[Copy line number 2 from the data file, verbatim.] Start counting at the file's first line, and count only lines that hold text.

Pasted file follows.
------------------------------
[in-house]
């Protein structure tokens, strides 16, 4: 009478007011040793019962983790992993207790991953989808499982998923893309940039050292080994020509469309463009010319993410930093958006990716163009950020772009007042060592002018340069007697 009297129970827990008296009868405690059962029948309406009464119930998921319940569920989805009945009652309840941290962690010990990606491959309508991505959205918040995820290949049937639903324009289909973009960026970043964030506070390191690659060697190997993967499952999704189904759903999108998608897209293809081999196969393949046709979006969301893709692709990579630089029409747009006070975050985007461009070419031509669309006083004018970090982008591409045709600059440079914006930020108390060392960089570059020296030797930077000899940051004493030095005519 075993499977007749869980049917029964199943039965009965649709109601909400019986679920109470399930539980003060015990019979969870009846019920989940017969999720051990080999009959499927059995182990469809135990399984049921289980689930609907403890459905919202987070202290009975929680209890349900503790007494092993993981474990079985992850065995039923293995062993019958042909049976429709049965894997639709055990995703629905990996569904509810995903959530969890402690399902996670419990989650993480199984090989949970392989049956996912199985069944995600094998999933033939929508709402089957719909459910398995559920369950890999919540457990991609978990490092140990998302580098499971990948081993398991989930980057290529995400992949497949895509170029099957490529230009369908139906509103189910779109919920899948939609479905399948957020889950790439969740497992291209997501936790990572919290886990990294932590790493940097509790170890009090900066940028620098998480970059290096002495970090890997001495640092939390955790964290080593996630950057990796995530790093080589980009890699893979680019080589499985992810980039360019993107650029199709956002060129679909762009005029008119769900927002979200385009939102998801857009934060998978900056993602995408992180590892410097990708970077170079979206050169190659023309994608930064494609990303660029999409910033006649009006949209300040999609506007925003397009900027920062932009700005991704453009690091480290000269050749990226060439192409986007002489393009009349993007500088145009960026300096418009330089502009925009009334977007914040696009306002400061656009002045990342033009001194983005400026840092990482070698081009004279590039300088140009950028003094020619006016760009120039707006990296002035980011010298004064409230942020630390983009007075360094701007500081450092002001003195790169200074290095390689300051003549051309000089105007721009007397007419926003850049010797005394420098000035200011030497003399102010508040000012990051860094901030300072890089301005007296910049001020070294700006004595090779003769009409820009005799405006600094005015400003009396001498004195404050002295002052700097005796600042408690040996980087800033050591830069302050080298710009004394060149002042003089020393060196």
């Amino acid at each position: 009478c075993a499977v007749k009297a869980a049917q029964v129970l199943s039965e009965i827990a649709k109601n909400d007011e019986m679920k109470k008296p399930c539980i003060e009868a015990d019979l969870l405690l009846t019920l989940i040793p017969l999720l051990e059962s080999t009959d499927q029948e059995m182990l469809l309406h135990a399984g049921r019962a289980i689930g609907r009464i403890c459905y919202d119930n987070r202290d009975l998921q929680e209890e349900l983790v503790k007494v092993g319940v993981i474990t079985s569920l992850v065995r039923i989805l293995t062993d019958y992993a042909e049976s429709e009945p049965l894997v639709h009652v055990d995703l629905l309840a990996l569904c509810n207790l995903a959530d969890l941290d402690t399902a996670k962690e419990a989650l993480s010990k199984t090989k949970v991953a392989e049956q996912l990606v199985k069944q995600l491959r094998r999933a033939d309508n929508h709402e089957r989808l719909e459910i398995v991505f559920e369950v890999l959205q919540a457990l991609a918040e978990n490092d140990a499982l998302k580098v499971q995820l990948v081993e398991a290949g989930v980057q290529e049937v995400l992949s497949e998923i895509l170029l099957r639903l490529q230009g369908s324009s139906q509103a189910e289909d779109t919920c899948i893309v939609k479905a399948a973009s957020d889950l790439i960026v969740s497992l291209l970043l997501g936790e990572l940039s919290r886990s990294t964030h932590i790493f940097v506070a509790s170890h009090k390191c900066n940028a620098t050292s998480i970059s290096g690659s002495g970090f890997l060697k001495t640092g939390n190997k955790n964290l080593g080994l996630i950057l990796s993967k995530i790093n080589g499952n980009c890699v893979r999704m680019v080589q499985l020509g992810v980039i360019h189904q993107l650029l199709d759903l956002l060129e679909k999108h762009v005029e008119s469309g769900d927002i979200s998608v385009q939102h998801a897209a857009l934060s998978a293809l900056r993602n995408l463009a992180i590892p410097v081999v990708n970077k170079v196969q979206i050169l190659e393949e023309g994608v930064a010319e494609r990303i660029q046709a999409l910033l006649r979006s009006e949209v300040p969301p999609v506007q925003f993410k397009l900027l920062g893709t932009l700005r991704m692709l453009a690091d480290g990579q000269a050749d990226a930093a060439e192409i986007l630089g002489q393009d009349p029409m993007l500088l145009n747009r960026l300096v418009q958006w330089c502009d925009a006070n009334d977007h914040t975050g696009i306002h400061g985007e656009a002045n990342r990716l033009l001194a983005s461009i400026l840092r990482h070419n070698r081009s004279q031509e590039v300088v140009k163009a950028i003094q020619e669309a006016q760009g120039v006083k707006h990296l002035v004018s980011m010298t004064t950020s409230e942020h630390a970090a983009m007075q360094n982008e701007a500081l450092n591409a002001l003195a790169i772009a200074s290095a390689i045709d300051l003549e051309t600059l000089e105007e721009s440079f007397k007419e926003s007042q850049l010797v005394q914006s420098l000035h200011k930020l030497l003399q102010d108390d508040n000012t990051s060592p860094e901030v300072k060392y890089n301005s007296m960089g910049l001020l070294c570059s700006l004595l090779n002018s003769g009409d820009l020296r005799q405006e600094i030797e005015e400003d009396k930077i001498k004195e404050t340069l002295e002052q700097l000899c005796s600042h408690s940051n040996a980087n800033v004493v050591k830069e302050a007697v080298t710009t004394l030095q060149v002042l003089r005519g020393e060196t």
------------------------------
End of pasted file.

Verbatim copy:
């Protein structure tokens, strides 16, 4: 009478007011040793019962983790992993207790991953989808499982998923893309940039050292080994020509469309463009010319993410930093958006990716163009950020772009007042060592002018340069007697 009297129970827990008296009868405690059962029948309406009464119930998921319940569920989805009945009652309840941290962690010990990606491959309508991505959205918040995820290949049937639903324009289909973009960026970043964030506070390191690659060697190997993967499952999704189904759903999108998608897209293809081999196969393949046709979006969301893709692709990579630089029409747009006070975050985007461009070419031509669309006083004018970090982008591409045709600059440079914006930020108390060392960089570059020296030797930077000899940051004493030095005519 075993499977007749869980049917029964199943039965009965649709109601909400019986679920109470399930539980003060015990019979969870009846019920989940017969999720051990080999009959499927059995182990469809135990399984049921289980689930609907403890459905919202987070202290009975929680209890349900503790007494092993993981474990079985992850065995039923293995062993019958042909049976429709049965894997639709055990995703629905990996569904509810995903959530969890402690399902996670419990989650993480199984090989949970392989049956996912199985069944995600094998999933033939929508709402089957719909459910398995559920369950890999919540457990991609978990490092140990998302580098499971990948081993398991989930980057290529995400992949497949895509170029099957490529230009369908139906509103189910779109919920899948939609479905399948957020889950790439969740497992291209997501936790990572919290886990990294932590790493940097509790170890009090900066940028620098998480970059290096002495970090890997001495640092939390955790964290080593996630950057990796995530790093080589980009890699893979680019080589499985992810980039360019993107650029199709956002060129679909762009005029008119769900927002979200385009939102998801857009934060998978900056993602995408992180590892410097990708970077170079979206050169190659023309994608930064494609990303660029999409910033006649009006949209300040999609506007925003397009900027920062932009700005991704453009690091480290000269050749990226060439192409986007002489393009009349993007500088145009960026300096418009330089502009925009009334977007914040696009306002400061656009002045990342033009001194983005400026840092990482070698081009004279590039300088140009950028003094020619006016760009120039707006990296002035980011010298004064409230942020630390983009007075360094701007500081450092002001003195790169200074290095390689300051003549051309000089105007721009007397007419926003850049010797005394420098000035200011030497003399102010508040000012990051860094901030300072890089301005007296910049001020070294700006004595090779003769009409820009005799405006600094005015400003009396001498004195404050002295002052700097005796600042408690040996980087800033050591830069302050080298710009004394060149002042003089020393060196």